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of the persons with whom they were buried are not found inscribed upon them, although blank spaces are left (B.M. No. 7877); frequently scarabs have neither figures nor inscriptions upon their bases. A remarkable example of funereal scarab is B.M. No. 18,190, which was taken from the mummy of Thothmes III., found at Dêr el-Bahari. This object is made of steatite, glazed a greenish (purple in some places) colour. A frame of gold runs round the base, the two sides of which are joined by a band of the same metal across the back; a thin layer of gold covered the back, but parts of this are hidden by the remains of the mummy cloth which adhere to it. The base is inscribed with a figures of Thothmes III., kneeling ; on his head is the crown, in the right hand he holds the whip A, and with the left he is making an offering. Before him is a dog (?) seated, and behind him a hawk. Above is the sign 5 nefer, and the legend

“Rā-men-cheper, triumphant before the gods for ever." The surface of the base was covered with a layer of gold, parts of which still remain. This scarab is 3 inches long. On the upper end of the gold frame was a loop by which the scarab, by means of a chain, was attached to a bronze collar round the neck of the mummy.

The chapter from the Book of the Dead called 30B by M. Naville (Das Aegyptische Todtenbuch, pl. xliii.), engraved upon scarabs, is one of a series of seven chapters, relating to the heart, which are entitled :

Chap. 26. Chapter of giving a heart to N.' in the underworld.

Chaps. 27, 28 and 29. Chapter of not allowing his heart to be carried off from him in the underworld.

Chap. 29B. Another chapter of a heart of carnelian.

Chaps. 30A and 30B. Chapter of not allowing to be repulsed the heart of N. in the underworld. According to a papyrus in Berlin, Ba in Naville's edition, chap. 26 is entitled “ Chapter of a heart of lapis-lazuli ()

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chesbet); chap. 27, “Chapter of a heart of opal (?), MAAL? neshem); chap. 29 B, “ Chapter of a heart of carnelian (?) (9 sehert)”; and chap. 30 B, “Chapter of a heart of green jasper (oad meht).The most important of these chapters is the 30th, which exists in two different versions, called 30A and 30B, but it appears that the former was never inscribed upon scarabs. According to the rubric found in a papyrus at Parma (see Naville, Todtenbuch, ' Bd. ii. bl. 99), this chapter was found during the reign of Mycerinus in Hermopolis, under the feet of the majesty of this god, by Heru-țā-țā-f his son.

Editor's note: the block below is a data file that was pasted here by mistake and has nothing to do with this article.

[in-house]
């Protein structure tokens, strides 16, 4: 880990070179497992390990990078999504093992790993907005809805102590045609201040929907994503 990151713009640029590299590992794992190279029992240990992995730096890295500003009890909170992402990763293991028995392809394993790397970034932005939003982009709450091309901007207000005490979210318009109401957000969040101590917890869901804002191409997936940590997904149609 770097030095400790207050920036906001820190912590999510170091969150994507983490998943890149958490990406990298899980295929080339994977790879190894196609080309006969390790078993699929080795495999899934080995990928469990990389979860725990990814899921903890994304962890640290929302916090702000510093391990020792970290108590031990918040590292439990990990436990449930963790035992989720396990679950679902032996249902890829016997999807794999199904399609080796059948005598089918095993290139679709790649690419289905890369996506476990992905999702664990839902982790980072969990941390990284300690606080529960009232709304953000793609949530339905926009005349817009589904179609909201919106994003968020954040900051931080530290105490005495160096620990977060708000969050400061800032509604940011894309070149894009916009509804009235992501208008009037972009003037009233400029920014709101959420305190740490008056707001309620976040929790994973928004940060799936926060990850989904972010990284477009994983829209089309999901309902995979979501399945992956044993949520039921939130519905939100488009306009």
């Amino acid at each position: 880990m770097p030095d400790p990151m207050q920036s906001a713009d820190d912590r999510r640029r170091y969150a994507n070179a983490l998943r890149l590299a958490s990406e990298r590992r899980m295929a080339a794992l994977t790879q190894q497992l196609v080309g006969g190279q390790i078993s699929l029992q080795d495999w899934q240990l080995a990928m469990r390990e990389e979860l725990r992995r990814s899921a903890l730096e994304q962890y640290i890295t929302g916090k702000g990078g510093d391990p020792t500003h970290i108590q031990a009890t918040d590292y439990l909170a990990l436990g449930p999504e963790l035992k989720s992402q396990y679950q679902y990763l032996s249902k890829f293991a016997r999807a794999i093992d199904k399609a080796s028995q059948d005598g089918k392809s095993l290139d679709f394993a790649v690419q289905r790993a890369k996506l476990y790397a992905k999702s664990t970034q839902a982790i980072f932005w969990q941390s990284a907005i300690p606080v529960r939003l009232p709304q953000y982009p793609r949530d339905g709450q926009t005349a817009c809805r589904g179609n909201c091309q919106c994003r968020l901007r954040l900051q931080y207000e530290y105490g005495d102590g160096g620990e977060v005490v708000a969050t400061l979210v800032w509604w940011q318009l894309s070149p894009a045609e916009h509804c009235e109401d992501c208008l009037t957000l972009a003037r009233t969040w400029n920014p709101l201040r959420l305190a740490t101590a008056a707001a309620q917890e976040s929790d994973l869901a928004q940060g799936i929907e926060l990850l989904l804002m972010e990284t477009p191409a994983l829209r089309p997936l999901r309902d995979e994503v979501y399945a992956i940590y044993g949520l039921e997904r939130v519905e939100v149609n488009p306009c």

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temples. According to some copies of the 30th, or 64th chapter, at the end of which this statement is sometimes added, it was found during the reign of Hesep-ti, the fifth king of the first dynasty.

Chapter 30 B belongs to the Psychostasia, in which the heart of the dead man is weighed against the feather, ß, emblematic of Law; in the vignette which sometimes accompanies this chapter, the deceased is seen being weighed against his own heart, in the presence of Osiris, the pointer of the scales being watched by the cynocephalus ape of Thoth. The text of this chapter, found upon scarabs with many variants, is as follows:

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1 Goodwin, On a text of the Book of the Dead belonging to the Ol Kingdoni, in Aeg. Zeitschrift, 1866, p. 55; Lepsius, Das Todtenbuch, p. 12.

? Naville, Das Todtenbuch, bl. xliii.

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Scarabs worn for ornament.

The second class of scarabs, i.e., those worn for ornament, exists in many thousands. By an easy transition, the custom of placing scarabs on the bodies of the dead passed to the living, and men and women perhaps wore the scarab as a silent act of homage to the creator of the world, who was not only the god of the dead but of the living also. To attempt to describe this class of scarabs would be impossible in anything but a special work on the subject. The devices and inscriptions are very varied, but at present it is not possible to explain one half of them satisfactorily.

The third class of scarabs, i.e., the historical, appears to be confined to a series of four, extant in many copies, which were made during the reign of Amenophis III., to commemorate

Historical scarabs of Amenophis III.

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